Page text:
Q: Gentleman, I wonder if you can elaborate – from what has been stated on both sides during the past two weeks, this deal is supposed to preserve Israel's qualitative edge. To the best of my knowledge, nothing has been published about the hardware that is going to be supplied to Israel or what is going to be supplied to Saudi Arabia or to Egypt.
I do not think at this point that there is much point in going into the details, particularly of agreements that the United States has not signed with other countries. In terms of Israelis own requests, as far as I am aware at this stage, there have been discussions of the types of systems that would be involved but I am unaware of specific agreements on future specific systems that will be involved.
Undersecretary Burns: I would be happy to try and answer this question. Every American president since President Reagan - I believe that President Reagan was the first to articulate this – believed that the United States should be committed to Israel’s qualitative military edge. As we went through the deliberations with the Israeli colleagues over the last six months, that was a major consideration, and I think that it is self-evident why that should be so. We are not in a position today to announce specific elements of long-term Israeli acquisitions of American technology, but that will be announced in due course, when we begin, when we on the American side begin to notify the Congress as we must, under our constitutional system. But needless to say, given Israel’s predicament of living in a region that is very violent and unstable, its military edge is of interest to our country and we have committed to that, and I think that principle runs through everything that we have done and the agreement that we have signed today.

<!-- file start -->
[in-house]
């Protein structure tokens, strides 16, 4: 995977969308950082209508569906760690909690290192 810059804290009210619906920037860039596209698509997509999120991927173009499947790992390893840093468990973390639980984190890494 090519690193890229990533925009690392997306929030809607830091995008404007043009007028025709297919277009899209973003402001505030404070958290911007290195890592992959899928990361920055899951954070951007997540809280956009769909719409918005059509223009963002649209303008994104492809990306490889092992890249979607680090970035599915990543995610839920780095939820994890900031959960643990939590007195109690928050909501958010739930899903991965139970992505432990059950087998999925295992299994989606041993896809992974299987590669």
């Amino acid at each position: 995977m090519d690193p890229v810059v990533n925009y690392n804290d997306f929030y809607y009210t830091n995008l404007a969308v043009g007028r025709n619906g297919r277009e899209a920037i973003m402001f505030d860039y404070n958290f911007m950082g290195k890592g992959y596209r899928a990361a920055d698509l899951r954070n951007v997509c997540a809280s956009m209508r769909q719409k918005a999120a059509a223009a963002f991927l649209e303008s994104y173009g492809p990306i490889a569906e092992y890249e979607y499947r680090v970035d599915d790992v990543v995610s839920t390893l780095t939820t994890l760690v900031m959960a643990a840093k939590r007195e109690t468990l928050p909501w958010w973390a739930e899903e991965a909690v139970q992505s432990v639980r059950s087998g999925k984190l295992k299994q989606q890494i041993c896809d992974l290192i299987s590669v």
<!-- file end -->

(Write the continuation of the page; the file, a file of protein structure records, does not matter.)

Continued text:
Q: Undersecretary Burns, you called this investment of thirty billion dollars an investment in peace. But, by guaranteeing this money for ten years, are you not taking away the vital leverage of the European Community that the United States could have to encourage Israel and the Palestinians towards some kind of peace agreement in the future; and what happens if a different Government is elected in Israel, perhaps a more hawkish Government. Is there a possibility that, if Israel starts to do things that the United States does not like, you could turn off the taps, or is it fixed?